Rounding out RedMonk's top 10 were Python, C#, C++, Ruby, CSS, C, and Objective-C. In spots 11 to 20 were Perl and Shell (tied for 11th), R, Scala, Haskell, Matlab, Go and Visual Basic (tied for 17th), Clojure and Groovy (tied for 19th).
O'Grady sees trends worth nothing involving several languages, including Go, R, and Swift. "In our last rankings, it was predicted based on its trajectory that Go would become a top 20 language within six to 12 months," he said. "Six months following that, Go can consider that mission accomplished. In this iteration of the rankings, Go leapfrogs Visual Basic, Clojure and Groovy -- and displaces CoffeeScript entirely -- to take number 17 on the list."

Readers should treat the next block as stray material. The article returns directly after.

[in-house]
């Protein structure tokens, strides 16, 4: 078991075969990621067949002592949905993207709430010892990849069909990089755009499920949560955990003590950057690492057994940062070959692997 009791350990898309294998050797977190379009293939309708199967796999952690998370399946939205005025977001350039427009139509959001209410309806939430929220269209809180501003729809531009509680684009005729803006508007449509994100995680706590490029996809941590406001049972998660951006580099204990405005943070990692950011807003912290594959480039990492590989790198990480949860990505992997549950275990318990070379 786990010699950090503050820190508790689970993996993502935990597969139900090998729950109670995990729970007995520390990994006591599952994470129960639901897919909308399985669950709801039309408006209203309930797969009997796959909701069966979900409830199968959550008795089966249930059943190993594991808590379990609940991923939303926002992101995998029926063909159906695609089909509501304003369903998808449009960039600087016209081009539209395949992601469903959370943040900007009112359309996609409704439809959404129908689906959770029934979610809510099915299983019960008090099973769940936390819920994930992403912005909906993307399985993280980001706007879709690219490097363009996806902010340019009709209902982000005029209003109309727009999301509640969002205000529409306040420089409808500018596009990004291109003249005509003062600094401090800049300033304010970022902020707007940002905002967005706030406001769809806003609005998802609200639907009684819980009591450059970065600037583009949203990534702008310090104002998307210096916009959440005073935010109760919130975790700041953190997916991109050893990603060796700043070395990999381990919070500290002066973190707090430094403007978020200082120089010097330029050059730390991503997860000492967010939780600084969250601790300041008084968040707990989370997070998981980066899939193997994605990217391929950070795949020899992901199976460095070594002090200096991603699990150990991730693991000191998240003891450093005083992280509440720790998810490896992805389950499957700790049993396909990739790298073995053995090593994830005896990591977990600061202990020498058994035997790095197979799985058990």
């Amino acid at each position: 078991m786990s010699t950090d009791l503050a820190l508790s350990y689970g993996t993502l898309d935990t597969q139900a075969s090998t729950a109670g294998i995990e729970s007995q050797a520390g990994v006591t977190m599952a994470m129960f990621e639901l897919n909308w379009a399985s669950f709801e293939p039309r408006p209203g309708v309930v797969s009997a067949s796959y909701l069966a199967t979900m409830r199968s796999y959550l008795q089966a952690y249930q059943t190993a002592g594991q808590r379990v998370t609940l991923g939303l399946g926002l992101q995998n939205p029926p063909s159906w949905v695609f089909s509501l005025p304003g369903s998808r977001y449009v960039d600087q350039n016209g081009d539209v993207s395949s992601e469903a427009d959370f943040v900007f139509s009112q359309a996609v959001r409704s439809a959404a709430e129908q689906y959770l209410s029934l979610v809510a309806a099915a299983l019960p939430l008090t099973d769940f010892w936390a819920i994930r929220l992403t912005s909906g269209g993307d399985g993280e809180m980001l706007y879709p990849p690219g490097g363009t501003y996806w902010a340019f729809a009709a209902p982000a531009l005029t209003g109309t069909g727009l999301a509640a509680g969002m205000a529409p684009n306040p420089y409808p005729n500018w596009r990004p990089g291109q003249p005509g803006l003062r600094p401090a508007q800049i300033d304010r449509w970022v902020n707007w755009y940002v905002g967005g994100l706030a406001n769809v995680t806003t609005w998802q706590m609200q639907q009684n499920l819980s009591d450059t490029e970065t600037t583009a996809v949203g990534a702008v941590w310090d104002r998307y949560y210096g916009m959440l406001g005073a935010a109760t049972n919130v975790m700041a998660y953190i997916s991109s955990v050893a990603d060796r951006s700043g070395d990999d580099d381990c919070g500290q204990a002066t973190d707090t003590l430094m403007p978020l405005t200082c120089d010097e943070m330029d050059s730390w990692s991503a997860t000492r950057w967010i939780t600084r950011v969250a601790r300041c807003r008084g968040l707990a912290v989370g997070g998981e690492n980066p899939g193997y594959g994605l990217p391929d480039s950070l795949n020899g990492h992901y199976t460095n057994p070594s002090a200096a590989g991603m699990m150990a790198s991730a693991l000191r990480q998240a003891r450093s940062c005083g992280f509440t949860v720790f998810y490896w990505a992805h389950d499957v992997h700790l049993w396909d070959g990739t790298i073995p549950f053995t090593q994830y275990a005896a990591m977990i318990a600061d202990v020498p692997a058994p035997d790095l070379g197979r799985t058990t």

R held steady in the 13th spot after four consecutive gains. "Even if R's [growth] does stall at 13, however, it will remain the most popular statistical language by this measure," said O'Grady, "and this in spite of substantial competition from general purpose alternatives like Python."
O'Grady sees Swift, Apple's new language introduced last year, as a "curious" case, jumping from 68th in the last rankings to 22nd now. "From its position far down on the board, Swift now finds itself one spot behind CoffeeScript and just ahead of Lua," he said. "Given this dramatic ascension, it seems reasonable to expect that the Q3 rankings this year will see Swift as a Top 20 language."